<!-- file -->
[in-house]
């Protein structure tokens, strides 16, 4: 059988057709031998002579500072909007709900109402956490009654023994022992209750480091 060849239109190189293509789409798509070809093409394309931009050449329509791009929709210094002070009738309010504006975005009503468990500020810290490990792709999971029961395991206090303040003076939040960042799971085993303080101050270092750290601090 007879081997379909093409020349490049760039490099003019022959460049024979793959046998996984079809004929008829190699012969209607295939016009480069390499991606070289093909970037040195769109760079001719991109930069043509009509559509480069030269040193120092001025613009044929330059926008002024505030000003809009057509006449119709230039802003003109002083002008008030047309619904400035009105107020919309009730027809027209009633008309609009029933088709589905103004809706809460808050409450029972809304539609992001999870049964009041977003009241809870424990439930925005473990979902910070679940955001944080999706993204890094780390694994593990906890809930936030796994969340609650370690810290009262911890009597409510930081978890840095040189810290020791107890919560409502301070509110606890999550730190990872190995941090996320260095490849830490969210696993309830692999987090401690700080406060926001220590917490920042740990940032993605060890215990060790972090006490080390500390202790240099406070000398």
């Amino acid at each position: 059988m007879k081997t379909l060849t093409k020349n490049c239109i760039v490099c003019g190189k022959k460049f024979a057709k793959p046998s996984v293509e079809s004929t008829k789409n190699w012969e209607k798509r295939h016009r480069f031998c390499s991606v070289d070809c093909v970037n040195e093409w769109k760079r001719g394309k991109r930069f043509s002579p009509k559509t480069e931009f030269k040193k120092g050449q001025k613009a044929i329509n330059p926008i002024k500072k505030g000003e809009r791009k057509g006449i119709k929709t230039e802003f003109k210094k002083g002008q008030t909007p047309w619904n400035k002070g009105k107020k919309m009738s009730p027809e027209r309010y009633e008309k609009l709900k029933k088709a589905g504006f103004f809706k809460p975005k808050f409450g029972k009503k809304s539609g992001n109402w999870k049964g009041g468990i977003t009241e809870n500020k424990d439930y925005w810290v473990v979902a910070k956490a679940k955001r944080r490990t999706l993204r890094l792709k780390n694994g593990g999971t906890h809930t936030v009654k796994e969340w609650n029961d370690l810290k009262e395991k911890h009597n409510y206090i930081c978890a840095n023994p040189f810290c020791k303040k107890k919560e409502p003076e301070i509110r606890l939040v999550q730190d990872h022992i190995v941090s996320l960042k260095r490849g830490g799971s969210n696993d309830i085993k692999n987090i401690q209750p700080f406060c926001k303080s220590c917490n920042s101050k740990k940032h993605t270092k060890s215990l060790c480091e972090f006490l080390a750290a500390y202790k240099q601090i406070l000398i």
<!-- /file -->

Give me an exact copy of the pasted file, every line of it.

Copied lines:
[in-house]
């Protein structure tokens, strides 16, 4: 059988057709031998002579500072909007709900109402956490009654023994022992209750480091 060849239109190189293509789409798509070809093409394309931009050449329509791009929709210094002070009738309010504006975005009503468990500020810290490990792709999971029961395991206090303040003076939040960042799971085993303080101050270092750290601090 007879081997379909093409020349490049760039490099003019022959460049024979793959046998996984079809004929008829190699012969209607295939016009480069390499991606070289093909970037040195769109760079001719991109930069043509009509559509480069030269040193120092001025613009044929330059926008002024505030000003809009057509006449119709230039802003003109002083002008008030047309619904400035009105107020919309009730027809027209009633008309609009029933088709589905103004809706809460808050409450029972809304539609992001999870049964009041977003009241809870424990439930925005473990979902910070679940955001944080999706993204890094780390694994593990906890809930936030796994969340609650370690810290009262911890009597409510930081978890840095040189810290020791107890919560409502301070509110606890999550730190990872190995941090996320260095490849830490969210696993309830692999987090401690700080406060926001220590917490920042740990940032993605060890215990060790972090006490080390500390202790240099406070000398």
């Amino acid at each position: 059988m007879k081997t379909l060849t093409k020349n490049c239109i760039v490099c003019g190189k022959k460049f024979a057709k793959p046998s996984v293509e079809s004929t008829k789409n190699w012969e209607k798509r295939h016009r480069f031998c390499s991606v070289d070809c093909v970037n040195e093409w769109k760079r001719g394309k991109r930069f043509s002579p009509k559509t480069e931009f030269k040193k120092g050449q001025k613009a044929i329509n330059p926008i002024k500072k505030g000003e809009r791009k057509g006449i119709k929709t230039e802003f003109k210094k002083g002008q008030t909007p047309w619904n400035k002070g009105k107020k919309m009738s009730p027809e027209r309010y009633e008309k609009l709900k029933k088709a589905g504006f103004f809706k809460p975005k808050f409450g029972k009503k809304s539609g992001n109402w999870k049964g009041g468990i977003t009241e809870n500020k424990d439930y925005w810290v473990v979902a910070k956490a679940k955001r944080r490990t999706l993204r890094l792709k780390n694994g593990g999971t906890h809930t936030v009654k796994e969340w609650n029961d370690l810290k009262e395991k911890h009597n409510y206090i930081c978890a840095n023994p040189f810290c020791k303040k107890k919560e409502p003076e301070i509110r606890l939040v999550q730190d990872h022992i190995v941090s996320l960042k260095r490849g830490g799971s969210n696993d309830i085993k692999n987090i401690q209750p700080f406060c926001k303080s220590c917490n920042s101050k740990k940032h993605t270092k060890s215990l060790c480091e972090f006490l080390a750290a500390y202790k240099q601090i406070l000398i």